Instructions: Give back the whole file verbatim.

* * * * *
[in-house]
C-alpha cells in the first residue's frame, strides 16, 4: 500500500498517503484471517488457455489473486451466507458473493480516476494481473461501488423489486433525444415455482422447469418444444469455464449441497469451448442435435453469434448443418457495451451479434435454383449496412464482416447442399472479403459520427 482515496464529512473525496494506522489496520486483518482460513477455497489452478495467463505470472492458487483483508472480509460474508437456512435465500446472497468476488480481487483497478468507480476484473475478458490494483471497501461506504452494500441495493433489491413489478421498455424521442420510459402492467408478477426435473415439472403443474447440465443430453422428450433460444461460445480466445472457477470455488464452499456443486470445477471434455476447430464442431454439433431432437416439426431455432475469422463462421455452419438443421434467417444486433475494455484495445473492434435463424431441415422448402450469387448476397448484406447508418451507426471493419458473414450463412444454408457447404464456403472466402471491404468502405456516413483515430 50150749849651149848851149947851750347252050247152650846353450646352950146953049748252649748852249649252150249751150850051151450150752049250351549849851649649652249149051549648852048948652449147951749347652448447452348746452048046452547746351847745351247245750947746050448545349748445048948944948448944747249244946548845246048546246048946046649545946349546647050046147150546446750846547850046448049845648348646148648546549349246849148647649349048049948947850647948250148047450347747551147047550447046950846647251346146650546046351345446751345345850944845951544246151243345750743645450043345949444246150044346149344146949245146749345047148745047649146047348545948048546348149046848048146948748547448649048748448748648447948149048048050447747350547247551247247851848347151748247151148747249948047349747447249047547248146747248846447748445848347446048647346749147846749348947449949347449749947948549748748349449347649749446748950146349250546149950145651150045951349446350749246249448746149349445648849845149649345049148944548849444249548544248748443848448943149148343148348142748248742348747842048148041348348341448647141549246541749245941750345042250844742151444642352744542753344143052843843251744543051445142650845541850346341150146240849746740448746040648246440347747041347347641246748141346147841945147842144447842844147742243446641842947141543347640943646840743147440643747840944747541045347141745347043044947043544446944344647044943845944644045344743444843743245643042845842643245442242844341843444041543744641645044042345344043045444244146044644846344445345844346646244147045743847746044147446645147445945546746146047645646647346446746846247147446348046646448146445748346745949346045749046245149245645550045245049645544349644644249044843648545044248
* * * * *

[in-house]
C-alpha cells in the first residue's frame, strides 16, 4: 500500500498517503484471517488457455489473486451466507458473493480516476494481473461501488423489486433525444415455482422447469418444444469455464449441497469451448442435435453469434448443418457495451451479434435454383449496412464482416447442399472479403459520427 482515496464529512473525496494506522489496520486483518482460513477455497489452478495467463505470472492458487483483508472480509460474508437456512435465500446472497468476488480481487483497478468507480476484473475478458490494483471497501461506504452494500441495493433489491413489478421498455424521442420510459402492467408478477426435473415439472403443474447440465443430453422428450433460444461460445480466445472457477470455488464452499456443486470445477471434455476447430464442431454439433431432437416439426431455432475469422463462421455452419438443421434467417444486433475494455484495445473492434435463424431441415422448402450469387448476397448484406447508418451507426471493419458473414450463412444454408457447404464456403472466402471491404468502405456516413483515430 50150749849651149848851149947851750347252050247152650846353450646352950146953049748252649748852249649252150249751150850051151450150752049250351549849851649649652249149051549648852048948652449147951749347652448447452348746452048046452547746351847745351247245750947746050448545349748445048948944948448944747249244946548845246048546246048946046649545946349546647050046147150546446750846547850046448049845648348646148648546549349246849148647649349048049948947850647948250148047450347747551147047550447046950846647251346146650546046351345446751345345850944845951544246151243345750743645450043345949444246150044346149344146949245146749345047148745047649146047348545948048546348149046848048146948748547448649048748448748648447948149048048050447747350547247551247247851848347151748247151148747249948047349747447249047547248146747248846447748445848347446048647346749147846749348947449949347449749947948549748748349449347649749446748950146349250546149950145651150045951349446350749246249448746149349445648849845149649345049148944548849444249548544248748443848448943149148343148348142748248742348747842048148041348348341448647141549246541749245941750345042250844742151444642352744542753344143052843843251744543051445142650845541850346341150146240849746740448746040648246440347747041347347641246748141346147841945147842144447842844147742243446641842947141543347640943646840743147440643747840944747541045347141745347043044947043544446944344647044943845944644045344743444843743245643042845842643245442242844341843444041543744641645044042345344043045444244146044644846344445345844346646244147045743847746044147446645147445945546746146047645646647346446746846247147446348046646448146445748346745949346045749046245149245645550045245049645544349644644249044843648545044248